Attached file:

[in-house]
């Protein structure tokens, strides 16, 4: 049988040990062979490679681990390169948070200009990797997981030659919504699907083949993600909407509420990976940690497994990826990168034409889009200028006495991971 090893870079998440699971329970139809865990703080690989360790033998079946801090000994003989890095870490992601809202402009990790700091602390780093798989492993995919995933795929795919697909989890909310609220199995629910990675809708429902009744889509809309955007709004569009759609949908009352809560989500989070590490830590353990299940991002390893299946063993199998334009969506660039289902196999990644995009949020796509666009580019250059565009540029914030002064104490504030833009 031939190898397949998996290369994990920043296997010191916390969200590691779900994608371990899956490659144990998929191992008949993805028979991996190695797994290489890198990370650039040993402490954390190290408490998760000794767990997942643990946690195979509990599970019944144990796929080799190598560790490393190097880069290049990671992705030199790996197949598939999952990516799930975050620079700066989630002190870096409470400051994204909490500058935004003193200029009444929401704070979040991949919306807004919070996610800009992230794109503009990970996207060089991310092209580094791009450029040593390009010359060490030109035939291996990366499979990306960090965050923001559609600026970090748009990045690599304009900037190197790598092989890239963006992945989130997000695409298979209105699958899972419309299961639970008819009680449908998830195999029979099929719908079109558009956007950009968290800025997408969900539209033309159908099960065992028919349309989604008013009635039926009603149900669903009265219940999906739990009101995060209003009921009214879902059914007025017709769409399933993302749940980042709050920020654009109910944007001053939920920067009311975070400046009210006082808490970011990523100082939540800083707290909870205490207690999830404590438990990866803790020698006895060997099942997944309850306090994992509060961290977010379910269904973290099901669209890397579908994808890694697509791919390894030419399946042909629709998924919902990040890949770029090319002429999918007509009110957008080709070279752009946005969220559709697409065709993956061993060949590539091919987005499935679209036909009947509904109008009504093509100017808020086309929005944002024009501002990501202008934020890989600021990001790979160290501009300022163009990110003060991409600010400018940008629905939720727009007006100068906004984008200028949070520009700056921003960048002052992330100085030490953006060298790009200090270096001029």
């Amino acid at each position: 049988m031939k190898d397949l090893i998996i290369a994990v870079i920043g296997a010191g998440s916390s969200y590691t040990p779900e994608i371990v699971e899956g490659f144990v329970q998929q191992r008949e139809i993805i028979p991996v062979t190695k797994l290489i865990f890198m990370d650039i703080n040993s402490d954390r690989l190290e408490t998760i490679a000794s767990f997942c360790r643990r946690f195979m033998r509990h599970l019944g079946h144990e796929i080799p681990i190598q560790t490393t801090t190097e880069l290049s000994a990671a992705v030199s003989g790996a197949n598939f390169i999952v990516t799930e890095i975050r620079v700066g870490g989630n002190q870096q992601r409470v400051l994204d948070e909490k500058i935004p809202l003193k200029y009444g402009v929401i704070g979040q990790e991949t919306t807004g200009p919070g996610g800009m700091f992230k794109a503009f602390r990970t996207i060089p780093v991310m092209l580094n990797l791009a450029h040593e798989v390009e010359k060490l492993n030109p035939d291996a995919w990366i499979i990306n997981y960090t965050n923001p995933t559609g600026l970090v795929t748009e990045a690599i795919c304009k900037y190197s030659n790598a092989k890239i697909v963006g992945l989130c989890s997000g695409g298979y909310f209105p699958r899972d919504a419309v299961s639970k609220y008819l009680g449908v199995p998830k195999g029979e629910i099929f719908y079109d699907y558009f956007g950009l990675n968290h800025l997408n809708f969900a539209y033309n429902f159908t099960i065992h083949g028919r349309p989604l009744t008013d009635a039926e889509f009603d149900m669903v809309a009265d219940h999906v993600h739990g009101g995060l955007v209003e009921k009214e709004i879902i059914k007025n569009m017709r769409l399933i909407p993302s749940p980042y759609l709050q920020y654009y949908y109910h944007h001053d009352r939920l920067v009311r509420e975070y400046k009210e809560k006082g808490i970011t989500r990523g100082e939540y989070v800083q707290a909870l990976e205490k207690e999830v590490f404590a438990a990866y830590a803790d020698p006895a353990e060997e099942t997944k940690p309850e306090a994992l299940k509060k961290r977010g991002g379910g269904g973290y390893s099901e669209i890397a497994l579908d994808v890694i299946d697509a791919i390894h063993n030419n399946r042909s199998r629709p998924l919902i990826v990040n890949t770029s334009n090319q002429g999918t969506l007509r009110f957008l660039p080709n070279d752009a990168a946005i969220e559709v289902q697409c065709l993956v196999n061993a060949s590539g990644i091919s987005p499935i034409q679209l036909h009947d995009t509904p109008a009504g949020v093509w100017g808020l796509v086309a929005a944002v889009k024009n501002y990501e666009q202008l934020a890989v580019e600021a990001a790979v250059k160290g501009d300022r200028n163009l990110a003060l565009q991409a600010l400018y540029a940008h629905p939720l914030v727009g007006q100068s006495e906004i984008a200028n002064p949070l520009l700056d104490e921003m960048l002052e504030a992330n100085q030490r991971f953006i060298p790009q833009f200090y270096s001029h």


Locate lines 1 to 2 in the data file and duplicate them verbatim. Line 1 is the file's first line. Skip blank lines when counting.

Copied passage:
[in-house]
């Protein structure tokens, strides 16, 4: 049988040990062979490679681990390169948070200009990797997981030659919504699907083949993600909407509420990976940690497994990826990168034409889009200028006495991971 090893870079998440699971329970139809865990703080690989360790033998079946801090000994003989890095870490992601809202402009990790700091602390780093798989492993995919995933795929795919697909989890909310609220199995629910990675809708429902009744889509809309955007709004569009759609949908009352809560989500989070590490830590353990299940991002390893299946063993199998334009969506660039289902196999990644995009949020796509666009580019250059565009540029914030002064104490504030833009 031939190898397949998996290369994990920043296997010191916390969200590691779900994608371990899956490659144990998929191992008949993805028979991996190695797994290489890198990370650039040993402490954390190290408490998760000794767990997942643990946690195979509990599970019944144990796929080799190598560790490393190097880069290049990671992705030199790996197949598939999952990516799930975050620079700066989630002190870096409470400051994204909490500058935004003193200029009444929401704070979040991949919306807004919070996610800009992230794109503009990970996207060089991310092209580094791009450029040593390009010359060490030109035939291996990366499979990306960090965050923001559609600026970090748009990045690599304009900037190197790598092989890239963006992945989130997000695409298979209105699958899972419309299961639970008819009680449908998830195999029979099929719908079109558009956007950009968290800025997408969900539209033309159908099960065992028919349309989604008013009635039926009603149900669903009265219940999906739990009101995060209003009921009214879902059914007025017709769409399933993302749940980042709050920020654009109910944007001053939920920067009311975070400046009210006082808490970011990523100082939540800083707290909870205490207690999830404590438990990866803790020698006895060997099942997944309850306090994992509060961290977010379910269904973290099901669209890397579908994808890694697509791919390894030419399946042909629709998924919902990040890949770029090319002429999918007509009110957008080709070279752009946005969220559709697409065709993956061993060949590539091919987005499935679209036909009947509904109008009504093509100017808020086309929005944002024009501002990501202008934020890989600021990001790979160290501009300022163009990110003060991409600010400018940008629905939720727009007006100068906004984008200028949070520009700056921003960048002052992330100085030490953006060298790009200090270096001029």